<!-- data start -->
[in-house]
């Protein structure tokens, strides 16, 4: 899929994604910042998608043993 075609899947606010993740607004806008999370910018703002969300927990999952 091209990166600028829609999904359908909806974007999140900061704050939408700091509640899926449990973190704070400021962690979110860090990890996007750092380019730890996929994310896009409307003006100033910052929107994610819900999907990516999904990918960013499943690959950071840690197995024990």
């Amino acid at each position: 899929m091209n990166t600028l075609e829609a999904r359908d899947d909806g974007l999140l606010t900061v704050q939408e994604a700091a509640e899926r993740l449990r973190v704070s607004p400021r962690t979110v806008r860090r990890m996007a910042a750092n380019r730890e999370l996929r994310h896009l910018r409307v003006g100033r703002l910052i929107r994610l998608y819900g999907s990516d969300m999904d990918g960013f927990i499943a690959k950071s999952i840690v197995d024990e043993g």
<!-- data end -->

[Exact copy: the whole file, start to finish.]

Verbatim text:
[in-house]
């Protein structure tokens, strides 16, 4: 899929994604910042998608043993 075609899947606010993740607004806008999370910018703002969300927990999952 091209990166600028829609999904359908909806974007999140900061704050939408700091509640899926449990973190704070400021962690979110860090990890996007750092380019730890996929994310896009409307003006100033910052929107994610819900999907990516999904990918960013499943690959950071840690197995024990």
């Amino acid at each position: 899929m091209n990166t600028l075609e829609a999904r359908d899947d909806g974007l999140l606010t900061v704050q939408e994604a700091a509640e899926r993740l449990r973190v704070s607004p400021r962690t979110v806008r860090r990890m996007a910042a750092n380019r730890e999370l996929r994310h896009l910018r409307v003006g100033r703002l910052i929107r994610l998608y819900g999907s990516d969300m999904d990918g960013f927990i499943a690959k950071s999952i840690v197995d024990e043993g």